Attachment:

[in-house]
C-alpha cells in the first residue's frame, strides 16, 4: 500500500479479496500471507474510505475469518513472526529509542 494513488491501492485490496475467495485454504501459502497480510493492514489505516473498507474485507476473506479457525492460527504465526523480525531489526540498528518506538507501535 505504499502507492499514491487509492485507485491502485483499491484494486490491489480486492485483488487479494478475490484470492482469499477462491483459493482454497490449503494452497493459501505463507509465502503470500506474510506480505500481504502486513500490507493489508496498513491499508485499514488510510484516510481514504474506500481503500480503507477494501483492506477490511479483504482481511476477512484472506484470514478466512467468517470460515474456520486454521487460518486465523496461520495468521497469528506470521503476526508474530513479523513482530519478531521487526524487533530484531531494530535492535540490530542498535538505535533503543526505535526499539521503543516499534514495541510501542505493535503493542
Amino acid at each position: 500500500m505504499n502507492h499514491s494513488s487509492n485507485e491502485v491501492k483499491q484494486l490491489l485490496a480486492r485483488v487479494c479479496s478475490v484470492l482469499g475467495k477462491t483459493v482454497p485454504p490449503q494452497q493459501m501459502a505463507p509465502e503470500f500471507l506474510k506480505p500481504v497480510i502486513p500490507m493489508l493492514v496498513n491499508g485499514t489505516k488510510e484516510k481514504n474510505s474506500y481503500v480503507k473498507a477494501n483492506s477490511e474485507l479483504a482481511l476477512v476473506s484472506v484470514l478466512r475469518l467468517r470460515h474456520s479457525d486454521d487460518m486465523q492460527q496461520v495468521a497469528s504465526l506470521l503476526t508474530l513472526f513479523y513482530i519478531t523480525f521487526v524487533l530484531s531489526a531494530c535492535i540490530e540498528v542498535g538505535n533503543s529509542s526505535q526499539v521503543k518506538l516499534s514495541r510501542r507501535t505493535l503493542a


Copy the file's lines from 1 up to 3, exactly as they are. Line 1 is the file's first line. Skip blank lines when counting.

[in-house]
C-alpha cells in the first residue's frame, strides 16, 4: 500500500479479496500471507474510505475469518513472526529509542 494513488491501492485490496475467495485454504501459502497480510493492514489505516473498507474485507476473506479457525492460527504465526523480525531489526540498528518506538507501535 505504499502507492499514491487509492485507485491502485483499491484494486490491489480486492485483488487479494478475490484470492482469499477462491483459493482454497490449503494452497493459501505463507509465502503470500506474510506480505500481504502486513500490507493489508496498513491499508485499514488510510484516510481514504474506500481503500480503507477494501483492506477490511479483504482481511476477512484472506484470514478466512467468517470460515474456520486454521487460518486465523496461520495468521497469528506470521503476526508474530513479523513482530519478531521487526524487533530484531531494530535492535540490530542498535538505535533503543526505535526499539521503543516499534514495541510501542505493535503493542
Amino acid at each position: 500500500m505504499n502507492h499514491s494513488s487509492n485507485e491502485v491501492k483499491q484494486l490491489l485490496a480486492r485483488v487479494c479479496s478475490v484470492l482469499g475467495k477462491t483459493v482454497p485454504p490449503q494452497q493459501m501459502a505463507p509465502e503470500f500471507l506474510k506480505p500481504v497480510i502486513p500490507m493489508l493492514v496498513n491499508g485499514t489505516k488510510e484516510k481514504n474510505s474506500y481503500v480503507k473498507a477494501n483492506s477490511e474485507l479483504a482481511l476477512v476473506s484472506v484470514l478466512r475469518l467468517r470460515h474456520s479457525d486454521d487460518m486465523q492460527q496461520v495468521a497469528s504465526l506470521l503476526t508474530l513472526f513479523y513482530i519478531t523480525f521487526v524487533l530484531s531489526a531494530c535492535i540490530e540498528v542498535g538505535n533503543s529509542s526505535q526499539v521503543k518506538l516499534s514495541r510501542r507501535t505493535l503493542a